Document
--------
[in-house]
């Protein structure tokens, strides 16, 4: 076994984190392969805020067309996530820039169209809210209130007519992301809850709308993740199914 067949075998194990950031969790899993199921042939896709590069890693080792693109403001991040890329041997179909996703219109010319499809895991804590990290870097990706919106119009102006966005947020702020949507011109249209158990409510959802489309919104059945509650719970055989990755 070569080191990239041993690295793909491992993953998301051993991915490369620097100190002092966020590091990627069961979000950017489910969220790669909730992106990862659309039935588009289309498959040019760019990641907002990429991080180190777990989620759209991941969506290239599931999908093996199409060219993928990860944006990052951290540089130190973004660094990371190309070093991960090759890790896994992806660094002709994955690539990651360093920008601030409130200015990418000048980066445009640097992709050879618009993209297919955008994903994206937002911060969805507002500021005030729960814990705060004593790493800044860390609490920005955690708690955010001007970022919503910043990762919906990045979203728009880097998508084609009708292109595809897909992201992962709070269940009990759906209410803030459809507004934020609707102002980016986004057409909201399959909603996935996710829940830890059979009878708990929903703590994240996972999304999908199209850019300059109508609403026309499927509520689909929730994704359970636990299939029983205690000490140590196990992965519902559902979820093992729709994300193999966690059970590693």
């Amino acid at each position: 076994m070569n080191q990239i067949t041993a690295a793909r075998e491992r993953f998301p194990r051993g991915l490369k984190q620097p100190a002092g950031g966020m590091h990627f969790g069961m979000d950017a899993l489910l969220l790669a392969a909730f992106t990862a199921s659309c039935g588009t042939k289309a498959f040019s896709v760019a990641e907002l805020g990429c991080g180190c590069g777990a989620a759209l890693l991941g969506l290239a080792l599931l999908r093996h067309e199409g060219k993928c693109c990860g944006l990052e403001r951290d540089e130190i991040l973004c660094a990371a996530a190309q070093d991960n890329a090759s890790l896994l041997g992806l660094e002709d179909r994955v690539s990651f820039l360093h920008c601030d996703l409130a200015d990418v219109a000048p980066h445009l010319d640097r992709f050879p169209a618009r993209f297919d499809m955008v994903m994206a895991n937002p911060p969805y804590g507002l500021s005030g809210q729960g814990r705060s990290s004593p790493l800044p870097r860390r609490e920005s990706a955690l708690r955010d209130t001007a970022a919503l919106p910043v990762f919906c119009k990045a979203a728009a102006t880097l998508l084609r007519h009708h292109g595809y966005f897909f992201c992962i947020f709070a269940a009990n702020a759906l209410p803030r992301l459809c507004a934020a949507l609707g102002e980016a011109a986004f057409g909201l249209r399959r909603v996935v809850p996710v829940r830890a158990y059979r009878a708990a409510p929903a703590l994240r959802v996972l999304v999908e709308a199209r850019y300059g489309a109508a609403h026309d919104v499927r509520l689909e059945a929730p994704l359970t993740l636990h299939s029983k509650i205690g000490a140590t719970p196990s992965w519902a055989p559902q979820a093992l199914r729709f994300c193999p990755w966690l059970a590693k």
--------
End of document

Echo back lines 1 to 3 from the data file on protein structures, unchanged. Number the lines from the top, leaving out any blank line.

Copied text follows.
[in-house]
């Protein structure tokens, strides 16, 4: 076994984190392969805020067309996530820039169209809210209130007519992301809850709308993740199914 067949075998194990950031969790899993199921042939896709590069890693080792693109403001991040890329041997179909996703219109010319499809895991804590990290870097990706919106119009102006966005947020702020949507011109249209158990409510959802489309919104059945509650719970055989990755 070569080191990239041993690295793909491992993953998301051993991915490369620097100190002092966020590091990627069961979000950017489910969220790669909730992106990862659309039935588009289309498959040019760019990641907002990429991080180190777990989620759209991941969506290239599931999908093996199409060219993928990860944006990052951290540089130190973004660094990371190309070093991960090759890790896994992806660094002709994955690539990651360093920008601030409130200015990418000048980066445009640097992709050879618009993209297919955008994903994206937002911060969805507002500021005030729960814990705060004593790493800044860390609490920005955690708690955010001007970022919503910043990762919906990045979203728009880097998508084609009708292109595809897909992201992962709070269940009990759906209410803030459809507004934020609707102002980016986004057409909201399959909603996935996710829940830890059979009878708990929903703590994240996972999304999908199209850019300059109508609403026309499927509520689909929730994704359970636990299939029983205690000490140590196990992965519902559902979820093992729709994300193999966690059970590693």
């Amino acid at each position: 076994m070569n080191q990239i067949t041993a690295a793909r075998e491992r993953f998301p194990r051993g991915l490369k984190q620097p100190a002092g950031g966020m590091h990627f969790g069961m979000d950017a899993l489910l969220l790669a392969a909730f992106t990862a199921s659309c039935g588009t042939k289309a498959f040019s896709v760019a990641e907002l805020g990429c991080g180190c590069g777990a989620a759209l890693l991941g969506l290239a080792l599931l999908r093996h067309e199409g060219k993928c693109c990860g944006l990052e403001r951290d540089e130190i991040l973004c660094a990371a996530a190309q070093d991960n890329a090759s890790l896994l041997g992806l660094e002709d179909r994955v690539s990651f820039l360093h920008c601030d996703l409130a200015d990418v219109a000048p980066h445009l010319d640097r992709f050879p169209a618009r993209f297919d499809m955008v994903m994206a895991n937002p911060p969805y804590g507002l500021s005030g809210q729960g814990r705060s990290s004593p790493l800044p870097r860390r609490e920005s990706a955690l708690r955010d209130t001007a970022a919503l919106p910043v990762f919906c119009k990045a979203a728009a102006t880097l998508l084609r007519h009708h292109g595809y966005f897909f992201c992962i947020f709070a269940a009990n702020a759906l209410p803030r992301l459809c507004a934020a949507l609707g102002e980016a011109a986004f057409g909201l249209r399959r909603v996935v809850p996710v829940r830890a158990y059979r009878a708990a409510p929903a703590l994240r959802v996972l999304v999908e709308a199209r850019y300059g489309a109508a609403h026309d919104v499927r509520l689909e059945a929730p994704l359970t993740l636990h299939s029983k509650i205690g000490a140590t719970p196990s992965w519902a055989p559902q979820a093992l199914r729709f994300c193999p990755w966690l059970a590693k």